Therefore, I find it difficult to trust that individuals in government, without oversight and input from the citizens they are supposedly trying to protect, will always act in the best interest of those citizens.

nsa original image

NSA Headquarters

3)   The government doesn’t have the right to have access to my private information

This is a position held by many, especially libertarians from the left and right.  It is an individual’s right to have privacy.  Similarly to how it is illegal to go through someone’s mail, it should be illegal to go through someone’s e-mail.  Technological advances have meant that previously difficult-to-access information, such as conversations, whereabouts, etc., can be tracked.  For example, before GPS was so widespread, your exact location could not be traced without significant effort (i.e. physically following someone).  The rights that people have should not be limited because of technological advances.

I agree that easy of access to information shouldn’t mean it should automatically be tracked and recorded by the government.  Just because it’s easier for the NSA to look into my communications doesn’t mean that they should be allowed to.  However…

4)   If you’re not doing anything wrong, you shouldn’t be worried

This is true!  Even if the government is tracking me, what’s the problem??  I’m not breaking any laws, I’m not planning any attacks.  There are over 300 million people in the US – is it really logical to think that every detail of every individual is being scoured?  No!  The government is looking for signs of wrongdoing within the population, not the other way round.  An example would be in a word document – if you want to find the letter ‘w’, will you look at every single letter in every single word in the hopes of finding the letter ‘w’, or will you press ctrl-f and then ‘search’ for ‘w’?  The latter!   Interestingly, polls taken show that people generally support surveillance, yet don’t think that they themselves are being surveyed.  ‘Poll Finds Disapproval of Record Collection, but Little Personal Concern’ reads the title of an NY Times article that analyzed polling.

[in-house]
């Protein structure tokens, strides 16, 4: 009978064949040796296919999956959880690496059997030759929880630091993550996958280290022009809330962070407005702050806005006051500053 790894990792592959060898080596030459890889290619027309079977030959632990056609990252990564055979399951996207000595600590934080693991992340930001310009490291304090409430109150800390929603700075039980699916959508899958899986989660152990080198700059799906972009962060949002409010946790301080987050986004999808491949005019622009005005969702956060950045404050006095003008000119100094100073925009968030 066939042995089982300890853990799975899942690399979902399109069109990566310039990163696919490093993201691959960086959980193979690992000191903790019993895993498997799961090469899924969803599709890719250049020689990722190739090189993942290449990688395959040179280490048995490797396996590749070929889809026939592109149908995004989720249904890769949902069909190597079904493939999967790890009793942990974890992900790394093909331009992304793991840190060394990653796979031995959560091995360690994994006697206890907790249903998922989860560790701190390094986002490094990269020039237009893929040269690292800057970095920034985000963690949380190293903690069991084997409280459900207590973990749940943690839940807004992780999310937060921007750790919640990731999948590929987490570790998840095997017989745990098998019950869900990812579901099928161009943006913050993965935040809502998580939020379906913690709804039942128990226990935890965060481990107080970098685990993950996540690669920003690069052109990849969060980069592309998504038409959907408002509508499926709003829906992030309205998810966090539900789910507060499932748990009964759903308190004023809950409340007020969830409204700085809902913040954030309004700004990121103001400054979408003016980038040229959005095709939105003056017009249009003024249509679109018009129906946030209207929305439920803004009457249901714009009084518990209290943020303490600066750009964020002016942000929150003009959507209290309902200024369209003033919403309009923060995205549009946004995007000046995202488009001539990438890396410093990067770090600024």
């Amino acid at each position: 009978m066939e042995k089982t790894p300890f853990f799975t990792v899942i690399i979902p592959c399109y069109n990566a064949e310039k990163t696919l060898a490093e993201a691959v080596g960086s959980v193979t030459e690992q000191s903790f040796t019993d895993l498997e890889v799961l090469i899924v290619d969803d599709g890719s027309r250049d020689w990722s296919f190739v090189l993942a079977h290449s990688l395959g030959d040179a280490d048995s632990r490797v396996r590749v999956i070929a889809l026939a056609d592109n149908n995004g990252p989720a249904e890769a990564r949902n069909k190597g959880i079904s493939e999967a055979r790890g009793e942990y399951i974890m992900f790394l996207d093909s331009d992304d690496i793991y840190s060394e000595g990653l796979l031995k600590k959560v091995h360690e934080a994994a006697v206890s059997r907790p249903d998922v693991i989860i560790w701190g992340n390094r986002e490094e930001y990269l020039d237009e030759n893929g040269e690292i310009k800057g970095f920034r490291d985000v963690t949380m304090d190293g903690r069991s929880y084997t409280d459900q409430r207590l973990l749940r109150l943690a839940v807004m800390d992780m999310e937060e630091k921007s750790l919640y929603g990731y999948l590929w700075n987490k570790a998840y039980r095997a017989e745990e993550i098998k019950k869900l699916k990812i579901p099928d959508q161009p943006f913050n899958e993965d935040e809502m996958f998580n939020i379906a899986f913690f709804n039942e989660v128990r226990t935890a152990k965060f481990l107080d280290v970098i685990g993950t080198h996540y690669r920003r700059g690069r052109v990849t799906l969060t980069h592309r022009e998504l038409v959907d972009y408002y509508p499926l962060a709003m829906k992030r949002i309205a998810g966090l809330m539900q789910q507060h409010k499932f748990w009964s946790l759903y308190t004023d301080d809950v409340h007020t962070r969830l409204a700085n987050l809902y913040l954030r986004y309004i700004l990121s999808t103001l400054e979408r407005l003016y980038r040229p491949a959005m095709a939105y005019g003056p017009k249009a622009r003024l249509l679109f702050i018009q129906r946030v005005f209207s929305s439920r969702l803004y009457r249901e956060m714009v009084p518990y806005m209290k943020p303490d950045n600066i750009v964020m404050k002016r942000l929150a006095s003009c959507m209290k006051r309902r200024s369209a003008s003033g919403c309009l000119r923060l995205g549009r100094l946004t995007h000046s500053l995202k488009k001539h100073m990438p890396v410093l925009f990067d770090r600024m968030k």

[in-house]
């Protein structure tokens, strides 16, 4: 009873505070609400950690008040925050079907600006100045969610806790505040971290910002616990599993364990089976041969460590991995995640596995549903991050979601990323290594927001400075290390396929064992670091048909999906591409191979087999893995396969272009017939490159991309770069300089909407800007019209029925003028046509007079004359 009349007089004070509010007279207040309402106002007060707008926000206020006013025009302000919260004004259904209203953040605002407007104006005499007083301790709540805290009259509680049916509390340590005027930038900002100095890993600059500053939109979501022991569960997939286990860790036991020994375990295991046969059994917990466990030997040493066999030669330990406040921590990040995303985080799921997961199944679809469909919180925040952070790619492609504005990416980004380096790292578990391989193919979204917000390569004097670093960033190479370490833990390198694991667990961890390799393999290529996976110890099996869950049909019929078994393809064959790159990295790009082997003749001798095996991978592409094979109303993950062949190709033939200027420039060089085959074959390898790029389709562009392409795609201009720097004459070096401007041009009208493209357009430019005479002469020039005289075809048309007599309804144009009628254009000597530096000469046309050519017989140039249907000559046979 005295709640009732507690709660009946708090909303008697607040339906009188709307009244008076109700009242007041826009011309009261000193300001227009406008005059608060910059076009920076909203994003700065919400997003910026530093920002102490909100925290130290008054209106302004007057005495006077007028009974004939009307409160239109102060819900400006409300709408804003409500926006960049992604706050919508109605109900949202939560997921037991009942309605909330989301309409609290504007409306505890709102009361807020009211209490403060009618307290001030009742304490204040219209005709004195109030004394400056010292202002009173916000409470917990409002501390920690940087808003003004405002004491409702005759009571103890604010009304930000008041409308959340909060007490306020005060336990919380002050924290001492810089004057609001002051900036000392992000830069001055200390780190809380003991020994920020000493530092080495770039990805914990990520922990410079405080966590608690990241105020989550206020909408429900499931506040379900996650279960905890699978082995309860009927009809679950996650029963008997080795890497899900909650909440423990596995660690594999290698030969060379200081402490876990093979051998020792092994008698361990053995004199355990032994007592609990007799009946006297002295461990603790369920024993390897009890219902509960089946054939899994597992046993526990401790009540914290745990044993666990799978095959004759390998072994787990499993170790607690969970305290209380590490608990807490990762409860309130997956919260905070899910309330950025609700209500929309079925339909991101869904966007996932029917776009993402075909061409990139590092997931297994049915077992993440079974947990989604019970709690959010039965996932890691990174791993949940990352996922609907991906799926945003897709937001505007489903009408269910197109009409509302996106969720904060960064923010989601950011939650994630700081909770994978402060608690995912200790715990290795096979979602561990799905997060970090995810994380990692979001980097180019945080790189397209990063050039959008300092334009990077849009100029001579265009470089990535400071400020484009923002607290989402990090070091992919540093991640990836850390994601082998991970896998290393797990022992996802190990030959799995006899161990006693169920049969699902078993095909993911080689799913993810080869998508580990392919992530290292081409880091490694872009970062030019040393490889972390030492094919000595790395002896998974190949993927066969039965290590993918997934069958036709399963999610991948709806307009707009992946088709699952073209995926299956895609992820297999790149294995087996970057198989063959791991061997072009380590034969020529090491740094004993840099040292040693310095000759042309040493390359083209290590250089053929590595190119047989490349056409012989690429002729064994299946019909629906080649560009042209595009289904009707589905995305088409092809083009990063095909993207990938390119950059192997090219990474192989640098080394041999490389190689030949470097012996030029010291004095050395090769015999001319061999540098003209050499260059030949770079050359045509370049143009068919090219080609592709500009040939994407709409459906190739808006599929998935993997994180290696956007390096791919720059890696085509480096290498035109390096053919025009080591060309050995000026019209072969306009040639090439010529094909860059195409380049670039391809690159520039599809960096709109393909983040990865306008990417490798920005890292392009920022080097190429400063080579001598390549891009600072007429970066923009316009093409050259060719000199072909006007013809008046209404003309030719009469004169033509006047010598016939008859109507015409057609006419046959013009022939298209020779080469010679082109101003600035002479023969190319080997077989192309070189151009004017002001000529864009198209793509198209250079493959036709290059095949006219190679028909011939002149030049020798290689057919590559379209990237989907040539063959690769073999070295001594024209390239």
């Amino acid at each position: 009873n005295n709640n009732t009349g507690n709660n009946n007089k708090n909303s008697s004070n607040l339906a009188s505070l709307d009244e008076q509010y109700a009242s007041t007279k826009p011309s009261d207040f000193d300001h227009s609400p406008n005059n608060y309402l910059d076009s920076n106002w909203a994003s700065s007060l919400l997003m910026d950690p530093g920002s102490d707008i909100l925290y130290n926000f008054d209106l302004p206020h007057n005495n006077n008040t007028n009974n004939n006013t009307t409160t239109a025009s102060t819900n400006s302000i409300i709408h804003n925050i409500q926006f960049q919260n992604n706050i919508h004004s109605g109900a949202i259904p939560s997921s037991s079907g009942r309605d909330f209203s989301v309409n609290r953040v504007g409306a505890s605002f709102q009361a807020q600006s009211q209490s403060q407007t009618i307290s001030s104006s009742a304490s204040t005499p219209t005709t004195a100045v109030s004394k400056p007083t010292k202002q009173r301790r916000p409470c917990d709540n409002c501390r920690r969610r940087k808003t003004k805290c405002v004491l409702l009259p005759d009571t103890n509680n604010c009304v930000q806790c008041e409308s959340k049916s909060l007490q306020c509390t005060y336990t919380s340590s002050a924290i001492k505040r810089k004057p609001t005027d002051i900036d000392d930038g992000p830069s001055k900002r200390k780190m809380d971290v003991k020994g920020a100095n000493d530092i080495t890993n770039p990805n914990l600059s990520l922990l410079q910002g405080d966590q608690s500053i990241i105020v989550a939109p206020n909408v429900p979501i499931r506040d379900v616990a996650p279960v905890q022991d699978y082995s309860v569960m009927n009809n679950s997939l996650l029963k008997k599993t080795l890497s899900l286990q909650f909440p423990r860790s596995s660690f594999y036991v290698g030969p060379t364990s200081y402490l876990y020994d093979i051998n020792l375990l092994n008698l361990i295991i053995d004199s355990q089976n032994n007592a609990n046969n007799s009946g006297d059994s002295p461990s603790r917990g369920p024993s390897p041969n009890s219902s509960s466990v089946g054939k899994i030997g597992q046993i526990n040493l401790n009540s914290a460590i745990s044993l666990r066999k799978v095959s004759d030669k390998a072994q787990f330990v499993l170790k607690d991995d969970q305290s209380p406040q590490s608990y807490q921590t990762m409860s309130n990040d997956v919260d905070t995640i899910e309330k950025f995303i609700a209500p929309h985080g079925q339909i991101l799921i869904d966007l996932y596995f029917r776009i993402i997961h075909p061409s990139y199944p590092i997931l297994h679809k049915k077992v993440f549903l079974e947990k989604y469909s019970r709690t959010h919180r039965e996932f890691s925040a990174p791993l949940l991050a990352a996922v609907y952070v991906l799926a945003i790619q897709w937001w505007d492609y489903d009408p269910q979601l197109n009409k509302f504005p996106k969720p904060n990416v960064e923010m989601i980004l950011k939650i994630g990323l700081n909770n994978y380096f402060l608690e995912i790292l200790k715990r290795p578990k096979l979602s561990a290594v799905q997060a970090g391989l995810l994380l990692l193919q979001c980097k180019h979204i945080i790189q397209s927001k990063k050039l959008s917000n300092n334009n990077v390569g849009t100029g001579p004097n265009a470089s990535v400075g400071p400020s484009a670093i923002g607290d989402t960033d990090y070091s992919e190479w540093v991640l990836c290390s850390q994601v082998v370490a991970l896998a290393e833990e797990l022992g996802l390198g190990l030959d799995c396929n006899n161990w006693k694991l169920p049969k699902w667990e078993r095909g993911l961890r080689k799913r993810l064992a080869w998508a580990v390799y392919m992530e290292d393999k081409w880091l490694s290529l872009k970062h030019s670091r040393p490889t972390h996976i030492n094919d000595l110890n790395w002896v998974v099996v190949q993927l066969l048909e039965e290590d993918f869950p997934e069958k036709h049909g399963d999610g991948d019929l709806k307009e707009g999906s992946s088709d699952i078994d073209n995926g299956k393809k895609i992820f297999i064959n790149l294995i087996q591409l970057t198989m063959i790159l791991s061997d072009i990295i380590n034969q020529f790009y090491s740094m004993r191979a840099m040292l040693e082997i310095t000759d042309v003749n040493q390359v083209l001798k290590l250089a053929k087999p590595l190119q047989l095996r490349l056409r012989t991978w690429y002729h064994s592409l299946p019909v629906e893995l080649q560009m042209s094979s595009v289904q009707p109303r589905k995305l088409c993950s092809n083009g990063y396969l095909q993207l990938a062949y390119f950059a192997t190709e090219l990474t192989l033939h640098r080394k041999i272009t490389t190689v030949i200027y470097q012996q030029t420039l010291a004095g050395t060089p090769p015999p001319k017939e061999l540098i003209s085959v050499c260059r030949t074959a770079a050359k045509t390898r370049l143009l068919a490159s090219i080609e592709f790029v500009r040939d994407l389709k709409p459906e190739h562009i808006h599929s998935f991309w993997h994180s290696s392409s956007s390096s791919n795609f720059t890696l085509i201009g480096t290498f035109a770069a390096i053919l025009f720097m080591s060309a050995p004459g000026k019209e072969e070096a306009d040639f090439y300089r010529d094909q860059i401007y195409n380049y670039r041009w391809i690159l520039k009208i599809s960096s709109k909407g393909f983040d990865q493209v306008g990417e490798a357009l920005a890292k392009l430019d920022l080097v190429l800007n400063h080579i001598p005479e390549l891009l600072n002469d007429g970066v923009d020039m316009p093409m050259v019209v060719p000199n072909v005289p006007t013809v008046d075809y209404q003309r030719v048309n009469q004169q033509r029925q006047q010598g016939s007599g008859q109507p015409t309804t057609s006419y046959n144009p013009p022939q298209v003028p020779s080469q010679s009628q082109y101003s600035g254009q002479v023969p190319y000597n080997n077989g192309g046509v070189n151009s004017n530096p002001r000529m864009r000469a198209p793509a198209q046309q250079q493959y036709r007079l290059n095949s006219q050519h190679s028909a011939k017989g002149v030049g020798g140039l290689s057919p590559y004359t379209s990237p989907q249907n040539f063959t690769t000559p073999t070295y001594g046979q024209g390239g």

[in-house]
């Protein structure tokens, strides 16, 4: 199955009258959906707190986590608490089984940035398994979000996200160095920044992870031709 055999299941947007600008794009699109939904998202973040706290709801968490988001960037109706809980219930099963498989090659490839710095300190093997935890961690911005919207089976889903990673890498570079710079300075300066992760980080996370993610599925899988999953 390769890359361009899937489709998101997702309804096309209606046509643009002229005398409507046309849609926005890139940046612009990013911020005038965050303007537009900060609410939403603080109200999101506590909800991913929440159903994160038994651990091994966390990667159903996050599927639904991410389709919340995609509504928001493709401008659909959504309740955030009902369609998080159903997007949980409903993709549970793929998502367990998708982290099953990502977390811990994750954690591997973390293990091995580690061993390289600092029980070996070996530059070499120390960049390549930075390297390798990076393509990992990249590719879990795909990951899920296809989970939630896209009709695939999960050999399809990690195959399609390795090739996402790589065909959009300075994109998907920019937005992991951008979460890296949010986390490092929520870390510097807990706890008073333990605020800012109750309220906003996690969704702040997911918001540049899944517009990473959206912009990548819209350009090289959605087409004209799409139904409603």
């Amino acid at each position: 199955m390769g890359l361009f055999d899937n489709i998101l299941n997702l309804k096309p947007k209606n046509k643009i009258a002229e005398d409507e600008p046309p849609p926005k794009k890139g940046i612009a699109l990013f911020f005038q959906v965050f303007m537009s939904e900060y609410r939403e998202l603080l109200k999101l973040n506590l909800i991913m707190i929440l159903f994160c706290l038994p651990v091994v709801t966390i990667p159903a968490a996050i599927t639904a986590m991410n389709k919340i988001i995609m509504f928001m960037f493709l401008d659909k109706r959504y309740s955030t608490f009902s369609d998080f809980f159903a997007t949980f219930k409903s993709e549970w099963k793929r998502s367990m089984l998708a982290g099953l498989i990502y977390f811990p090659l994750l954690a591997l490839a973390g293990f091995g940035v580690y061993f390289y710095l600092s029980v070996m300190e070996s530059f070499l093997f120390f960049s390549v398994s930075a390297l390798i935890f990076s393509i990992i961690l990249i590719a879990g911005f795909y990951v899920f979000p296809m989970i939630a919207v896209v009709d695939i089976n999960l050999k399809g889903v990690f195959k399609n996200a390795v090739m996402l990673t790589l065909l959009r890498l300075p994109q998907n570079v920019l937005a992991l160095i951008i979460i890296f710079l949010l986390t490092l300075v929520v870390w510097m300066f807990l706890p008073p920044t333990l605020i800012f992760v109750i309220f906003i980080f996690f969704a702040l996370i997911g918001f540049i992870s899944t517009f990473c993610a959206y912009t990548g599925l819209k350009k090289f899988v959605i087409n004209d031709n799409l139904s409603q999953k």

Once again, my conflict is: who decides what is right and what is wrong?  The Obama administration may state that it is searching for terrorist threats, but McCarthy stated that he was simply looking for Communist threats.  Is everyone with any Islamic association being monitored and silenced, as many people with leftist leanings were silenced during McCarthyism?  If that is the case, I personally believe that inhibiting individual liberties, such as the freedom to worship and freedom of expression, are not worth the possibility of finding a potential threat.

5)   This information is being collected anyway

data centerThis information is being collected and stored whether we like it or not.  It is part of the workings of technology – emails are stored somewhere.  If you want access to email, you are signing yourself up to having personal information online.  Same with Facebook, same with making phone calls.  Unless you’re going to go completely off the grid, your information is going to be somewhere.  Advertisers are using it, other people are using it, and governments are using it – some might argue ‘what’s the difference?’ (a joke, of course, but with a nugget of truth).  The issue, in my mind, isn’t so much that the information is being collected, or even that it’s being looked at or used – to me, the issue is who is making sure this access isn’t being abused?  There are some possible solutions… but that is for another post.

Thank you for reading.

I’m sorry that the NSA is tracking you now.